A second study conducted at the Sleep Disorder Center of the University of Iowa correlates incidence of sleep apnea to an increased risk of stroke. Patients with obstructive sleep apnea suffer from recurring closure of the airway, resulting in heavy snoring and disrupted breathing during sleep. Researchers, led by Dr. Mark Dyken, monitored the sleep patterns of those with moderate to severe sleep apnea and those without. Results found that far more nightly occurrences of partial or blocked airway occurred among stroke patients. Statistics from a four-year follow-up indicated 21% of the stroke patients died. All had sleep apnea and 4 of the 5 suffered their original strokes during sleep.

The researchers did take into account that both sleep apnea and stroke are common among patients with hypertension, heart disease and high blood pressure. It is significant, however, that more than half of the patients suffered strokes during sleep and that sleep apnea is more frequent in stroke patients. They speculate that “hypoxemia (low blood oxygen levels) and automatic (nerve) responses associated with obstructive sleep apnea may produce acute and chronic changes that predispose patients not only to hypertension and casdiovascular disease but also to stroke.”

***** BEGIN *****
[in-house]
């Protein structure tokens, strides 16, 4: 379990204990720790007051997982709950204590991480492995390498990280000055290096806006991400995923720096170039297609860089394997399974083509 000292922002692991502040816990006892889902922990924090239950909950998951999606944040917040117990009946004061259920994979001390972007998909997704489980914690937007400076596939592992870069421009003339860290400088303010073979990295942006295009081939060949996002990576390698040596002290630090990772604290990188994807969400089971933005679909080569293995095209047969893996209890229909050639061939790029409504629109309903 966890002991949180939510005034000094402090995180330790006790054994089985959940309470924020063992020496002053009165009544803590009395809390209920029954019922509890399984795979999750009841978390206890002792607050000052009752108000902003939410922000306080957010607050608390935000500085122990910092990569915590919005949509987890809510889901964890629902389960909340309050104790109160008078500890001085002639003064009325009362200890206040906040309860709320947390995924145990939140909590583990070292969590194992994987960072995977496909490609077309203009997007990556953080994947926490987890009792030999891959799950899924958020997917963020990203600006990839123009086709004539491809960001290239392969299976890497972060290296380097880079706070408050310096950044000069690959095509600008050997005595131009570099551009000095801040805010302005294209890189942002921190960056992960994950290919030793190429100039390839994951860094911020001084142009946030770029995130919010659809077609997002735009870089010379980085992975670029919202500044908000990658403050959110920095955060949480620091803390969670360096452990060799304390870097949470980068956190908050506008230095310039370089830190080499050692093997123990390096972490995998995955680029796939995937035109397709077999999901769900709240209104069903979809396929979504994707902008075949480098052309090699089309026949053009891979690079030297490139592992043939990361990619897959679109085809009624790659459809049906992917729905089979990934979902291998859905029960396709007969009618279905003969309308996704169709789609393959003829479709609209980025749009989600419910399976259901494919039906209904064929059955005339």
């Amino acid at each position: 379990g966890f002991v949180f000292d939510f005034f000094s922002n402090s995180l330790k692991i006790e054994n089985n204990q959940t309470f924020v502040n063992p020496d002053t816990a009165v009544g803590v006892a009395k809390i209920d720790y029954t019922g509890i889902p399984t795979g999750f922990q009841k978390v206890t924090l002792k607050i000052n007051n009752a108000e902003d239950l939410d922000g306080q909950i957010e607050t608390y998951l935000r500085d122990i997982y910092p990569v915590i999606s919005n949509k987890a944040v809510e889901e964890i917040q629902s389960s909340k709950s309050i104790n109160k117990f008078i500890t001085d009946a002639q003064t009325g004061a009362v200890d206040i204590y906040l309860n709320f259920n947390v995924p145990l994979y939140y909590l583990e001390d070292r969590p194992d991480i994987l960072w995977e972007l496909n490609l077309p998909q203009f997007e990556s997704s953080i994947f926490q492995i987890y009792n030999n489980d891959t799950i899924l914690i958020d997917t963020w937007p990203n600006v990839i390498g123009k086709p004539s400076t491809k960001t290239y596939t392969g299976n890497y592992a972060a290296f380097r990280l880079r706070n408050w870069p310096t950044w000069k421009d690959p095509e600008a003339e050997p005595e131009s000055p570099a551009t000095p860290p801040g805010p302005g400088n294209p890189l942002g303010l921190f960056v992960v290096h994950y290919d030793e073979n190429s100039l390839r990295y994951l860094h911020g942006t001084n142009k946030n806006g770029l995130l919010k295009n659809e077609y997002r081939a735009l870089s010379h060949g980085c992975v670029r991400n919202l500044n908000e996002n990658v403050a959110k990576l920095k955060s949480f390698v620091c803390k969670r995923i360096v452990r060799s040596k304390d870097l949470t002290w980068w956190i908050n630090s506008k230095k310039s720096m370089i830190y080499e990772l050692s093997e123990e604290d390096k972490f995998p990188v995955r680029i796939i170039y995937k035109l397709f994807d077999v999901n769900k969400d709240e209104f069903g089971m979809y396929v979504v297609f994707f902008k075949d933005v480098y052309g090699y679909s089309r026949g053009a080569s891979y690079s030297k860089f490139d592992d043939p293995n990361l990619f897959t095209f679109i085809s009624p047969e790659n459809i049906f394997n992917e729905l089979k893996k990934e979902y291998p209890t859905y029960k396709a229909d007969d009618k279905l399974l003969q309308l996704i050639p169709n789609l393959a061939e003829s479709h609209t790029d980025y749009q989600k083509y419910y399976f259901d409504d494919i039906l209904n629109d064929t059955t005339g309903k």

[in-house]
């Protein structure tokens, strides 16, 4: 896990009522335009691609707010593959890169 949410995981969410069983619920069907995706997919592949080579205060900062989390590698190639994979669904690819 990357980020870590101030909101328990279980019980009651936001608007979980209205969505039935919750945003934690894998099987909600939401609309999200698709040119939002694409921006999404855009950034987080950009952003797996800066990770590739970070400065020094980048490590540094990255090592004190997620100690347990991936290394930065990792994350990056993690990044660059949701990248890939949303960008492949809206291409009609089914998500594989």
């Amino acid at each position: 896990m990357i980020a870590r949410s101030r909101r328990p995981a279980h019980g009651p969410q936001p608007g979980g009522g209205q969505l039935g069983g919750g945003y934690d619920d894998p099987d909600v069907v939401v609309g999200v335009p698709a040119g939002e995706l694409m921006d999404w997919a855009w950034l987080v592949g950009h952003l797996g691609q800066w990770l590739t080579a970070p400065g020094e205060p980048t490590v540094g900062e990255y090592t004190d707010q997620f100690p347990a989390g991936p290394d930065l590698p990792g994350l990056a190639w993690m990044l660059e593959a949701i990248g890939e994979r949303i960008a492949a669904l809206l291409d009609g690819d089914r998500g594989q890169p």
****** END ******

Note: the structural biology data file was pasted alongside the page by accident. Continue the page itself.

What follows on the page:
The American Heart Association National Center has reported on a third study by Monica Astrom, M.D., Ph.D. Dr. Astrom, associate professor and consultant at University Hospital, Umea, Sweden, concludes as many as one in four stroke survivors may have an anxiety disorder not properly treated by physicians.

Dr. Astrom, described the disorder, called generalized anxiety disorder (GAD) and its effect on stroke victims. Patients display excessive anxiety, worry, motor tension, vigilance and “automatic hyperactivity” (rapid heartbeat, shortness of breath and dizziness).

Stroke victims usually feel anxious for the first few months after their attack, as they adjust to the sudden physical and emotional traumas of their condition. But patients who don’t improve within the first year, often slide into a more chronic and serious withdraw and depression.